The challenge of sustaining motivation post-pandemic

Whether we refer to it as drive, motivation, dedication or enthusiasm, one of the biggest challenges in any work environment is sustaining this behaviour in employees. Dedicated employees generally mean better work productivity, allegiance to the organisation and a willingness to embrace creativity and try new things.

Maintaining and improving employee motivation should be a permanent process in any organisation. However, preserving – let alone enhancing – this behaviour in the education sector has become a much more challenging enterprise over the past 18 months.

Academics, students and managers have had to deal with the physical and emotional stresses and rapid changes brought on by COVID-19.

Academics and students alike have had to rapidly learn and adopt a new way of working or learning remotely, while simultaneously juggling home schooling of children and trying to maintain some semblance of work-study life balance.

Academics have also had the added challenge of keeping students motivated, and helping them to adjust to the forced new mode of learning and deal with feelings of isolation due to a lack of physical interaction with peers and teachers.

Despite the various challenges the pandemic has generated, it has also initiated some really creative responses within the higher education sector.

Measures taken have been varied, with several designed to help university staff feel safe, secure and supported in their ongoing work, while others have aimed to generate enthusiasm by trying out new ideas.

Some institutions trialled the introduction of micro-credentials and short courses. Others identified new programme offerings and fresh research directions in response to changing societal demands.

Visible leadership

Apart from ensuring that both technological resources and pedagogical support were promptly and broadly made available to facilitate academics in their teaching, those institutions that appeared to fare best were the ones where senior leadership had a highly visible presence.

In some instances, different members of the leadership team took turns at holding informal conversations with different employee groups. These aimed to unite staff and demonstrate an identification with the new environment. It showed a willingness by leadership to listen to staff about how they could best support them in their work at this extraordinary time.

Such practices were further enriched by management follow-ups that encouraged academics to share teaching practices and observations and become part of the decision-making process.

These actions meant managers could quickly amend university procedures and set different work expectations to better accommodate the ‘new’ working environment. They also used the discussions to defuse some of the anxiety expressed about university campus closures and associated concerns about potential loss of academic positions.

Work commitment was greatly enhanced through recognition that flexibility was a paramount consideration in order to account for the various demands working remotely brought with it.

Enduring lessons

Hopefully the responsive discussions between leadership and staff that occurred out of necessity over the past 18 months will continue as will increased broad participation in institutional decision-making.

And hopefully furtherance of cross team collaborations that allowed for genuine and supportive sharing of knowledge and produced diverse and novel ideas will also endure.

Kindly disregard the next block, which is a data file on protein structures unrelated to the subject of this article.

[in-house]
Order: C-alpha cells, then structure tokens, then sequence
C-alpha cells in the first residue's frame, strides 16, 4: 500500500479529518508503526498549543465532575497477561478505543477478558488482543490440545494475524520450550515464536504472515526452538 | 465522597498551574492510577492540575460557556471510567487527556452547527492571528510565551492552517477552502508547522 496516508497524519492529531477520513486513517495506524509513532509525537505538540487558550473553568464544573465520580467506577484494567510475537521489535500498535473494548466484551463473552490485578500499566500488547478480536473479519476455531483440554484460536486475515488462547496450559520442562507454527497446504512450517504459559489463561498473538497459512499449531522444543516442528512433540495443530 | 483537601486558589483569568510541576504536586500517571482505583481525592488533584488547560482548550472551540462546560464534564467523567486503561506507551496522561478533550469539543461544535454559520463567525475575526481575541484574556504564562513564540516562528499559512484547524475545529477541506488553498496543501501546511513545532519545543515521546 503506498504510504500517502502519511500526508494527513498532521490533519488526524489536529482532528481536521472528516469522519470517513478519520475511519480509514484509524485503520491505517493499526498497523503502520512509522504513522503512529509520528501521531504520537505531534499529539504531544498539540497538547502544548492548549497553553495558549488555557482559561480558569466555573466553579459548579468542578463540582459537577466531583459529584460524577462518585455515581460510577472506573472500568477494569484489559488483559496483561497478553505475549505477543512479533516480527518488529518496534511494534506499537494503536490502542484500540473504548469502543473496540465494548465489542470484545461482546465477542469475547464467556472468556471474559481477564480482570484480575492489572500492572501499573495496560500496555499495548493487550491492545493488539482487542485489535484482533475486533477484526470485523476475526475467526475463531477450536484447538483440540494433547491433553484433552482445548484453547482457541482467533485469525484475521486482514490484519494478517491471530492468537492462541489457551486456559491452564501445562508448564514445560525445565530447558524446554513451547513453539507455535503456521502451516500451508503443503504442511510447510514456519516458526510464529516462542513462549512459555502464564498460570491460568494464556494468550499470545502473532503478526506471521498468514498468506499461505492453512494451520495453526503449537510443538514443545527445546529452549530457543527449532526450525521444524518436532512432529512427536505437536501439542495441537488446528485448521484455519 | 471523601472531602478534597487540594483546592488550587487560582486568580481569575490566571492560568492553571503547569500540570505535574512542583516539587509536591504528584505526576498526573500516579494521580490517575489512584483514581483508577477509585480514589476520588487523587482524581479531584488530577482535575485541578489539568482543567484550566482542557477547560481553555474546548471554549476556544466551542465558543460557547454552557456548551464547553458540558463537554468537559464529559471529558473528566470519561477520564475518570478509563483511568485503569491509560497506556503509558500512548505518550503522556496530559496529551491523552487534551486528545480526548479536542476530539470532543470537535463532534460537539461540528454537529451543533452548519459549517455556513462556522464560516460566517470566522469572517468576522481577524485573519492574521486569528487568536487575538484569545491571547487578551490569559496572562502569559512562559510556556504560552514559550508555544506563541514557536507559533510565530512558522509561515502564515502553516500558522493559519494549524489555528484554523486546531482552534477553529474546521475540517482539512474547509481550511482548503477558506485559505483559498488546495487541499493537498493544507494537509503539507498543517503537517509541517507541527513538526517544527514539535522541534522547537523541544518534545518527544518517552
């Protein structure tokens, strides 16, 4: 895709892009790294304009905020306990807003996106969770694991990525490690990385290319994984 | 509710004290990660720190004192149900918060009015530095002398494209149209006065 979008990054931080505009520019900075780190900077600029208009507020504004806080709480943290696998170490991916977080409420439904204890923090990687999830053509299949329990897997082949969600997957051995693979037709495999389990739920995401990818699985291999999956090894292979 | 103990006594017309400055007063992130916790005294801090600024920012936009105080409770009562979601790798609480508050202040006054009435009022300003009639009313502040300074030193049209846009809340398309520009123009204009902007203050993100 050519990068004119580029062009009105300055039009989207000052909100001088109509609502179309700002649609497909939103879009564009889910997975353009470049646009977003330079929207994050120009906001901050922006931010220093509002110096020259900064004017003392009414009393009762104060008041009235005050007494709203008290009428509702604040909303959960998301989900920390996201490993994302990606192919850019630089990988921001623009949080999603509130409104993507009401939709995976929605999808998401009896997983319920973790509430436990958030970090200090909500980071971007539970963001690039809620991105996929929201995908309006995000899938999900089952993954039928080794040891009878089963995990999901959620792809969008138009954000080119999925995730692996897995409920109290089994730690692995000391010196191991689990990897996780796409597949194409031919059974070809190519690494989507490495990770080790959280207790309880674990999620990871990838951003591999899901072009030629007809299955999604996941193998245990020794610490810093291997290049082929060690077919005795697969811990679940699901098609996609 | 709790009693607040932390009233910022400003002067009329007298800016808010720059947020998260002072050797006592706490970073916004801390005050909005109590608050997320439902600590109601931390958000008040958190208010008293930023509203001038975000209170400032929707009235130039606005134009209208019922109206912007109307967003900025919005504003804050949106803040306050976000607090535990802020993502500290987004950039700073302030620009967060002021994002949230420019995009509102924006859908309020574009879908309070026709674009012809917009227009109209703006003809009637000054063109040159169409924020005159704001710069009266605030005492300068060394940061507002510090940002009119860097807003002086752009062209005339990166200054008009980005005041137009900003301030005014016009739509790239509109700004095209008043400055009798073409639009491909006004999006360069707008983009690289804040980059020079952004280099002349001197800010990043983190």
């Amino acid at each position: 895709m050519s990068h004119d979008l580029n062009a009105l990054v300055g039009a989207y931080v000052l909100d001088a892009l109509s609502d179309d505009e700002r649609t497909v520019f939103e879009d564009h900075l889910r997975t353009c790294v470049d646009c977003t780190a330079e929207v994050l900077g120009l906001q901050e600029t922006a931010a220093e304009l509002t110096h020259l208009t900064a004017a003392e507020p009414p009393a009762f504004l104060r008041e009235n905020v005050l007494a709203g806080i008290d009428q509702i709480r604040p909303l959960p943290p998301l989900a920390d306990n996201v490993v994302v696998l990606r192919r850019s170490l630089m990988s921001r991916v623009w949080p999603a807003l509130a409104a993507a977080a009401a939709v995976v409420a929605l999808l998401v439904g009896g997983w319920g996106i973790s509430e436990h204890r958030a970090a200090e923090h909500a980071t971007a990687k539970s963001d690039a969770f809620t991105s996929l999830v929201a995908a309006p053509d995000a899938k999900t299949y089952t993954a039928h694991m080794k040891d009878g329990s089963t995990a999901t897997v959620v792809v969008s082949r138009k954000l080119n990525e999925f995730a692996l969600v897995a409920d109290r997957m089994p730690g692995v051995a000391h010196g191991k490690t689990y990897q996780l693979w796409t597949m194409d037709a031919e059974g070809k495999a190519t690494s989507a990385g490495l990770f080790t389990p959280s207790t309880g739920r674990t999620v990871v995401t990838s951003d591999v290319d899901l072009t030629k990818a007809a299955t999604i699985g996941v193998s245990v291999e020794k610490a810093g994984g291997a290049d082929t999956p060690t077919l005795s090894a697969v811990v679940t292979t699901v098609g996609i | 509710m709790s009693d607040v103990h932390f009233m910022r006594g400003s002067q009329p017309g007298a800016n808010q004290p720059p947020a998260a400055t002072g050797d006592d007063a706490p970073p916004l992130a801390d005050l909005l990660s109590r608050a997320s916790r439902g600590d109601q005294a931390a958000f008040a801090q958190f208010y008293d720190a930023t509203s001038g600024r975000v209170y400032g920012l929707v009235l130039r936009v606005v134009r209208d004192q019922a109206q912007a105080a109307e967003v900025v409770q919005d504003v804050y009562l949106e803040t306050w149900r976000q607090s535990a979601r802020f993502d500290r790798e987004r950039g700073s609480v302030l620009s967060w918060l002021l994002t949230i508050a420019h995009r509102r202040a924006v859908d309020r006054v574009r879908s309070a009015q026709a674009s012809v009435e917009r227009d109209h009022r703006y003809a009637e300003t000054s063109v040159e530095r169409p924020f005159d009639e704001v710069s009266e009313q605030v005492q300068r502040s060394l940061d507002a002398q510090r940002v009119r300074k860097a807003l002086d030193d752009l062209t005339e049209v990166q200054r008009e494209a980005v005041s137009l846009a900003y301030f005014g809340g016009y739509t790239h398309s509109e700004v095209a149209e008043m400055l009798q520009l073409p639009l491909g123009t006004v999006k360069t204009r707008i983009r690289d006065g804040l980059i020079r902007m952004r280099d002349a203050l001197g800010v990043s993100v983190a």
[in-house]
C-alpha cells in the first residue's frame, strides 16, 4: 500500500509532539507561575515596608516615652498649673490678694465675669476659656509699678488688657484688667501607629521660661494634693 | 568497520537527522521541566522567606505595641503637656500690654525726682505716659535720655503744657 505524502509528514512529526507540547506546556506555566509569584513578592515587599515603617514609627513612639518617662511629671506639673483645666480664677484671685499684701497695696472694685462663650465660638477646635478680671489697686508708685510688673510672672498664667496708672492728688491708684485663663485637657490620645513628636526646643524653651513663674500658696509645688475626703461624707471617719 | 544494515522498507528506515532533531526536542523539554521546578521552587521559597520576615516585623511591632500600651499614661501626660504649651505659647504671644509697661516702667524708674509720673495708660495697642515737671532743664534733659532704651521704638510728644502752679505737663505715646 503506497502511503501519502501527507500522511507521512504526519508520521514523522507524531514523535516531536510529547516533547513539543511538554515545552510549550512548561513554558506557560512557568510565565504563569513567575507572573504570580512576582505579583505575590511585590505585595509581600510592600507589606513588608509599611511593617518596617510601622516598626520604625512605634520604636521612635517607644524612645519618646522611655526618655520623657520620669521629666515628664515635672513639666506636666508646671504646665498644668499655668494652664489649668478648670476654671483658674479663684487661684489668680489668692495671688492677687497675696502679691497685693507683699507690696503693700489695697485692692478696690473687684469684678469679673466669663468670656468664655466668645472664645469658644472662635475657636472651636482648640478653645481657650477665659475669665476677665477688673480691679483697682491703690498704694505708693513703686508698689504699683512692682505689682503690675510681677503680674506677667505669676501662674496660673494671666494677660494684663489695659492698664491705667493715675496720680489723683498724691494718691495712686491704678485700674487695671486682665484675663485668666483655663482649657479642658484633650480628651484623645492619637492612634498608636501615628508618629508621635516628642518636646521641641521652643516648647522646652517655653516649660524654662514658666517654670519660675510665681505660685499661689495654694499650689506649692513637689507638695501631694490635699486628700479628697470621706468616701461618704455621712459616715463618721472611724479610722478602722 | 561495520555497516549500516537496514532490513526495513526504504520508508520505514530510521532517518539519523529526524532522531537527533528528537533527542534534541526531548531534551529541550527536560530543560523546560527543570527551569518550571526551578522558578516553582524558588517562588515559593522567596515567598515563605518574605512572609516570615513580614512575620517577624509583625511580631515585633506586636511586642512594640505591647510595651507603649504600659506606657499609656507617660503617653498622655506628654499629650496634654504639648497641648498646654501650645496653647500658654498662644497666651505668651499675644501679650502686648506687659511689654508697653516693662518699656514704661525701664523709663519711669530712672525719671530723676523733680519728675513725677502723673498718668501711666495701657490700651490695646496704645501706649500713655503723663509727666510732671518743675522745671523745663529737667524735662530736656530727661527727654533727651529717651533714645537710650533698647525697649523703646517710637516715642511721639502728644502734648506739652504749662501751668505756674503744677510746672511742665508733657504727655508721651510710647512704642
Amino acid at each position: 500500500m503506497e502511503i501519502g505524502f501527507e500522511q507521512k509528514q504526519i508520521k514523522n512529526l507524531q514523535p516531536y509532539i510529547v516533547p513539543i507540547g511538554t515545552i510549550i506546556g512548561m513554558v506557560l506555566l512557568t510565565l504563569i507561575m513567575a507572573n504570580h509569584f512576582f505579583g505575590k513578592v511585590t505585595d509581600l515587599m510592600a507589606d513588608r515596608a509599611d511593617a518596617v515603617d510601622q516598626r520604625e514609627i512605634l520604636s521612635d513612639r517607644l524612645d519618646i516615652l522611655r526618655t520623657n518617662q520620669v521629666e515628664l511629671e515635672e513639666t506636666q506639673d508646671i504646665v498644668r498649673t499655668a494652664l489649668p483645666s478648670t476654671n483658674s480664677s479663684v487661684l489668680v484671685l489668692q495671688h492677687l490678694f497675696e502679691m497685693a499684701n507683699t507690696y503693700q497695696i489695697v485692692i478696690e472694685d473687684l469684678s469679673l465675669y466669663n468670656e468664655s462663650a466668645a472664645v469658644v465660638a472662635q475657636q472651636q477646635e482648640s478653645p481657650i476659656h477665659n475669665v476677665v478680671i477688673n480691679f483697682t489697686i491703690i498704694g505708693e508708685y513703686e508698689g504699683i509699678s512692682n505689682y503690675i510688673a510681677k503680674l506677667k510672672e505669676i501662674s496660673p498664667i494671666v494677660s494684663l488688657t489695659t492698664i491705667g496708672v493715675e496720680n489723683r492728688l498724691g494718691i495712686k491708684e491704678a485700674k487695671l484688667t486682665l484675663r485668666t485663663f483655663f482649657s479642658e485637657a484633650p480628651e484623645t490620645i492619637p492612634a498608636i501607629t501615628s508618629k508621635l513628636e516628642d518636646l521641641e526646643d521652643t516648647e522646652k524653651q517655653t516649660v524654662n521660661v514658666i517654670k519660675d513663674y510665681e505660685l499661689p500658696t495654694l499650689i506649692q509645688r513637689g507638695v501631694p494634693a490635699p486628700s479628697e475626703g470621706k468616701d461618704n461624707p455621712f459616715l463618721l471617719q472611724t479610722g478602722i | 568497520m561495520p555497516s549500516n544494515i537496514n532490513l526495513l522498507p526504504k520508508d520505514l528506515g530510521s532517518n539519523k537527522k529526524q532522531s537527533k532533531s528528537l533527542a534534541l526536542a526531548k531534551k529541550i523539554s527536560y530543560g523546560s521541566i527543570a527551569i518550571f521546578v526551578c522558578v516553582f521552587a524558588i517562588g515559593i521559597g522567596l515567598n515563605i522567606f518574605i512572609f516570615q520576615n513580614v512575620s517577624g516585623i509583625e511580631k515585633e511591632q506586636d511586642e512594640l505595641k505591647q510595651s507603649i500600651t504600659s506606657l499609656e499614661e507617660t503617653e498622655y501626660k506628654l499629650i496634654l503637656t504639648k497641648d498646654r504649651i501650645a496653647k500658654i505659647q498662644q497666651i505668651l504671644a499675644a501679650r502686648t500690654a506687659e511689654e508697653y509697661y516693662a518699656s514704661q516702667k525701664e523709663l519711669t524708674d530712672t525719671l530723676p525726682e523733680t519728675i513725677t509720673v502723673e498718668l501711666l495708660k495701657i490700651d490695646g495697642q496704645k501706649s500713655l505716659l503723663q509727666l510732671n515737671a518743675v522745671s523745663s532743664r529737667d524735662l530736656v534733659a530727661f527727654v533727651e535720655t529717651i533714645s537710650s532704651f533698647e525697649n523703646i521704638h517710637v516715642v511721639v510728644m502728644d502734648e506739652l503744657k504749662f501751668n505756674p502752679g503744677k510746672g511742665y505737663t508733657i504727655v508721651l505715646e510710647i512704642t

Post-COVID will not see a return to pre-COVID ways of functioning for higher education institutions.

Further adaptations moving forward might include novel revisions to academic job descriptions, recruitment and selection practices, career development procedures, recognition and acknowledgement of teaching and research achievements and performance management of staff.

Faculty upskilling may become a priority area of investment for all higher education institutions. In a post-pandemic era it is likely that online learning will become a fundamental element in higher education. The future will in all likelihood factor in more flexibility in how work hours are made up and provide enhanced choice of work locations.

The agility forced on higher education by the pandemic will and must persist. It has shown that, when compelled through a crisis to make rapid changes, it can be done. But for any significant change to be successful, employee engagement is critical.

Staff enthusiasm for and commitment to altered procedures won’t just happen automatically; it must be worked at. Providing strong and considerate leadership is an essential good start. So too is making sure all staff are presented with practical fit-for-purpose guidelines that clearly address changes in conditions to help curtail confusion and chaos.

Going forward, higher education institutions will need to pay improved attention to employee well-being to achieve the desired results. Now is the time to challenge what may be some long-held behaviours, activities and systems to explore alternative possibilities.

The overarching goal should be to create a teaching and learning environment that values ideas and ensures the approaches implemented are meaningful and tailored to fit as best possible all relevant stakeholders, to sustain the dedication of both students and academics.

Dr Nita Temmerman has held senior university positions including pro vice-chancellor (academic quality and partnerships) and executive dean in Australia. She is an invited accreditation specialist with the Hong Kong Council for Accreditation of Academic and Vocational Qualifications and international associate with the Center for Learning Innovations and Customised Knowledge Solutions in Dubai. She is chair of two higher education academic boards, and invited professor and consultant to universities in Australia, the Pacific region, Southeast Asia and the Middle East.